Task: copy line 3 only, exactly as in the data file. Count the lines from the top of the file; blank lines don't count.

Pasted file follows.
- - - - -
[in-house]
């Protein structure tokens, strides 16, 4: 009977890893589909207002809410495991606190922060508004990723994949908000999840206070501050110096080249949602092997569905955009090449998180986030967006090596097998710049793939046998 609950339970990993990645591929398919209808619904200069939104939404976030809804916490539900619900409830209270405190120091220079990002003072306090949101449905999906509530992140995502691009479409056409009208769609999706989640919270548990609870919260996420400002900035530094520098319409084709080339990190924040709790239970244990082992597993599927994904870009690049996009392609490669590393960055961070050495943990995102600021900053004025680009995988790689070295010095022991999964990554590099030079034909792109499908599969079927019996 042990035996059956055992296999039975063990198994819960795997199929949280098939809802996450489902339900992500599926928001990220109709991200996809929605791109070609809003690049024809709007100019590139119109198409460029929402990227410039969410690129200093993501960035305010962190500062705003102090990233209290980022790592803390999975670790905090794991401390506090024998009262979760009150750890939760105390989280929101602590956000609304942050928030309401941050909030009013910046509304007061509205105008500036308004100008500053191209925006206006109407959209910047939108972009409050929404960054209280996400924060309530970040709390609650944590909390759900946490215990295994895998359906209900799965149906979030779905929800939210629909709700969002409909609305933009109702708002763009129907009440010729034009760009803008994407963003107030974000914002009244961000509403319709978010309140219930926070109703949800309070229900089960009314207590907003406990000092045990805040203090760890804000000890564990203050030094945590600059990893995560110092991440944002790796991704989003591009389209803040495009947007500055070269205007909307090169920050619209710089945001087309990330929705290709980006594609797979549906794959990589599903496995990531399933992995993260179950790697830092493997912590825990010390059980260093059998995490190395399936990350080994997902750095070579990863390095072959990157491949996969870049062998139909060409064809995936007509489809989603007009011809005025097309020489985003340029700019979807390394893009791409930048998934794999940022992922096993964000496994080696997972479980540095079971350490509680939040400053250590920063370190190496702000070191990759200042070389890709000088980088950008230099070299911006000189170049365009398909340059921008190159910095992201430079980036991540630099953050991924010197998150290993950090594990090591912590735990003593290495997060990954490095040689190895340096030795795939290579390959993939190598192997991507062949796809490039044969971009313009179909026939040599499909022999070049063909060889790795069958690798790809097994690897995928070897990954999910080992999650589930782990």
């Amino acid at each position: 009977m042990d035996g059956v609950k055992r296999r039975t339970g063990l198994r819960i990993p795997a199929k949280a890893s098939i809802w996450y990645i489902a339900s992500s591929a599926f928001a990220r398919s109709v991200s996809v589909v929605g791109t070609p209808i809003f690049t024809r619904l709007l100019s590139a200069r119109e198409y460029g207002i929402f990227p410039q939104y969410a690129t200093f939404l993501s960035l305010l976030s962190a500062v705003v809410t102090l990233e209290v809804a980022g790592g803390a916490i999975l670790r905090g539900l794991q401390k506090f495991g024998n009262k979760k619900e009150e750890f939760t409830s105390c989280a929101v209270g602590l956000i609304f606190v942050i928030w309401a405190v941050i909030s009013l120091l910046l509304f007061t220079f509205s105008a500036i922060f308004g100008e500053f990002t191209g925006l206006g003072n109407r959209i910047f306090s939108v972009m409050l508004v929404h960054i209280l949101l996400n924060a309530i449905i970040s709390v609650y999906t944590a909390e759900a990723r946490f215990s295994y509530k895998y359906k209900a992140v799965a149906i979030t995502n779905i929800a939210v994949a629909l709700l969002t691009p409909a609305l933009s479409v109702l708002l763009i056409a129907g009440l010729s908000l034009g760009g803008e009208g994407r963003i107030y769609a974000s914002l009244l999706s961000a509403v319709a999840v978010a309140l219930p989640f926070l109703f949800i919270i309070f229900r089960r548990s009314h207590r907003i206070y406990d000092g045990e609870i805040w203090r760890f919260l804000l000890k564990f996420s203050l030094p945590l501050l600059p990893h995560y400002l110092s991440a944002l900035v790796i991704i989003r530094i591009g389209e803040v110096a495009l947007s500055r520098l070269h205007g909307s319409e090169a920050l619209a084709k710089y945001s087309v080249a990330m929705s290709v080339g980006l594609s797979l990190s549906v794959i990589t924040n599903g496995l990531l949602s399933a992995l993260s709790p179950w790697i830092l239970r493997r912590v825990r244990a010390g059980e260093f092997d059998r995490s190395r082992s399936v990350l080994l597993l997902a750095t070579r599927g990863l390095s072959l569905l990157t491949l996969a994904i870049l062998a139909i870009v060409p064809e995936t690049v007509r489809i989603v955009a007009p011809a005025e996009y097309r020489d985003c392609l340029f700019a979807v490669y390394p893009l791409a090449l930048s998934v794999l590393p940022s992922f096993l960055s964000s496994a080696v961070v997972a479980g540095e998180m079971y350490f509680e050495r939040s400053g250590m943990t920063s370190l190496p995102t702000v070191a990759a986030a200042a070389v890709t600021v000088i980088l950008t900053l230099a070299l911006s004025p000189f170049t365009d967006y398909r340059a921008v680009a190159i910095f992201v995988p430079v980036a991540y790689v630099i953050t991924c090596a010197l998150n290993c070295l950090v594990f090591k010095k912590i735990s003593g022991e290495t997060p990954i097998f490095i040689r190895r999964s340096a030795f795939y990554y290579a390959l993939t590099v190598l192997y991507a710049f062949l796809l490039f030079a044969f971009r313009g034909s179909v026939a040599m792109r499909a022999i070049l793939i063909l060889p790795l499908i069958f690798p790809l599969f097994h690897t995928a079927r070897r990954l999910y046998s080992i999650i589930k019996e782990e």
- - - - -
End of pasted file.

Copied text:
């Amino acid at each position: 009977m042990d035996g059956v609950k055992r296999r039975t339970g063990l198994r819960i990993p795997a199929k949280a890893s098939i809802w996450y990645i489902a339900s992500s591929a599926f928001a990220r398919s109709v991200s996809v589909v929605g791109t070609p209808i809003f690049t024809r619904l709007l100019s590139a200069r119109e198409y460029g207002i929402f990227p410039q939104y969410a690129t200093f939404l993501s960035l305010l976030s962190a500062v705003v809410t102090l990233e209290v809804a980022g790592g803390a916490i999975l670790r905090g539900l794991q401390k506090f495991g024998n009262k979760k619900e009150e750890f939760t409830s105390c989280a929101v209270g602590l956000i609304f606190v942050i928030w309401a405190v941050i909030s009013l120091l910046l509304f007061t220079f509205s105008a500036i922060f308004g100008e500053f990002t191209g925006l206006g003072n109407r959209i910047f306090s939108v972009m409050l508004v929404h960054i209280l949101l996400n924060a309530i449905i970040s709390v609650y999906t944590a909390e759900a990723r946490f215990s295994y509530k895998y359906k209900a992140v799965a149906i979030t995502n779905i929800a939210v994949a629909l709700l969002t691009p409909a609305l933009s479409v109702l708002l763009i056409a129907g009440l010729s908000l034009g760009g803008e009208g994407r963003i107030y769609a974000s914002l009244l999706s961000a509403v319709a999840v978010a309140l219930p989640f926070l109703f949800i919270i309070f229900r089960r548990s009314h207590r907003i206070y406990d000092g045990e609870i805040w203090r760890f919260l804000l000890k564990f996420s203050l030094p945590l501050l600059p990893h995560y400002l110092s991440a944002l900035v790796i991704i989003r530094i591009g389209e803040v110096a495009l947007s500055r520098l070269h205007g909307s319409e090169a920050l619209a084709k710089y945001s087309v080249a990330m929705s290709v080339g980006l594609s797979l990190s549906v794959i990589t924040n599903g496995l990531l949602s399933a992995l993260s709790p179950w790697i830092l239970r493997r912590v825990r244990a010390g059980e260093f092997d059998r995490s190395r082992s399936v990350l080994l597993l997902a750095t070579r599927g990863l390095s072959l569905l990157t491949l996969a994904i870049l062998a139909i870009v060409p064809e995936t690049v007509r489809i989603v955009a007009p011809a005025e996009y097309r020489d985003c392609l340029f700019a979807v490669y390394p893009l791409a090449l930048s998934v794999l590393p940022s992922f096993l960055s964000s496994a080696v961070v997972a479980g540095e998180m079971y350490f509680e050495r939040s400053g250590m943990t920063s370190l190496p995102t702000v070191a990759a986030a200042a070389v890709t600021v000088i980088l950008t900053l230099a070299l911006s004025p000189f170049t365009d967006y398909r340059a921008v680009a190159i910095f992201v995988p430079v980036a991540y790689v630099i953050t991924c090596a010197l998150n290993c070295l950090v594990f090591k010095k912590i735990s003593g022991e290495t997060p990954i097998f490095i040689r190895r999964s340096a030795f795939y990554y290579a390959l993939t590099v190598l192997y991507a710049f062949l796809l490039f030079a044969f971009r313009g034909s179909v026939a040599m792109r499909a022999i070049l793939i063909l060889p790795l499908i069958f690798p790809l599969f097994h690897t995928a079927r070897r990954l999910y046998s080992i999650i589930k019996e782990e």